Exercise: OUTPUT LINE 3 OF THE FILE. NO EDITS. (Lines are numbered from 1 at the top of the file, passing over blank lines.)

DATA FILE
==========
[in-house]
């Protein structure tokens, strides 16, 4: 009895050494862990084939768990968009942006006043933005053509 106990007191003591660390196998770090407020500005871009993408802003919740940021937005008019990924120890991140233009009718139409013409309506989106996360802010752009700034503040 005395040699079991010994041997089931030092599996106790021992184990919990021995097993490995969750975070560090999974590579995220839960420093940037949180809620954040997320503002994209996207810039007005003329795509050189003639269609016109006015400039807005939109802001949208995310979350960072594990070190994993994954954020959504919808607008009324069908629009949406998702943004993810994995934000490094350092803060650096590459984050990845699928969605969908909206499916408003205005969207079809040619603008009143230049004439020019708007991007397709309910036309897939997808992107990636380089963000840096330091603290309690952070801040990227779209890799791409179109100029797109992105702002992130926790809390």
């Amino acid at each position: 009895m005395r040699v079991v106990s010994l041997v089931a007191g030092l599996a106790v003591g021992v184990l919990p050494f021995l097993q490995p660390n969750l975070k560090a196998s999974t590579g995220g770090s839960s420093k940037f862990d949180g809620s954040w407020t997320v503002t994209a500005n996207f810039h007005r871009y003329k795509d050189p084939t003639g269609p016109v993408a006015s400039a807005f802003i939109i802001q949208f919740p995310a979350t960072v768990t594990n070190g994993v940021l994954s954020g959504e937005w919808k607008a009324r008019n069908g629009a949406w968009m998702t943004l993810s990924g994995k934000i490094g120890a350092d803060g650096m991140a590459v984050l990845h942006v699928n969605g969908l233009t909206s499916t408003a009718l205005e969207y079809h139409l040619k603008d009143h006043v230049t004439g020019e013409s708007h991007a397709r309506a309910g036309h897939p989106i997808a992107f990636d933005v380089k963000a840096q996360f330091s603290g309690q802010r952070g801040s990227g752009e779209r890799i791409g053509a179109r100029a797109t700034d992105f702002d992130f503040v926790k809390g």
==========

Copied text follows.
């Amino acid at each position: 009895m005395r040699v079991v106990s010994l041997v089931a007191g030092l599996a106790v003591g021992v184990l919990p050494f021995l097993q490995p660390n969750l975070k560090a196998s999974t590579g995220g770090s839960s420093k940037f862990d949180g809620s954040w407020t997320v503002t994209a500005n996207f810039h007005r871009y003329k795509d050189p084939t003639g269609p016109v993408a006015s400039a807005f802003i939109i802001q949208f919740p995310a979350t960072v768990t594990n070190g994993v940021l994954s954020g959504e937005w919808k607008a009324r008019n069908g629009a949406w968009m998702t943004l993810s990924g994995k934000i490094g120890a350092d803060g650096m991140a590459v984050l990845h942006v699928n969605g969908l233009t909206s499916t408003a009718l205005e969207y079809h139409l040619k603008d009143h006043v230049t004439g020019e013409s708007h991007a397709r309506a309910g036309h897939p989106i997808a992107f990636d933005v380089k963000a840096q996360f330091s603290g309690q802010r952070g801040s990227g752009e779209r890799i791409g053509a179109r100029a797109t700034d992105f702002d992130f503040v926790k809390g």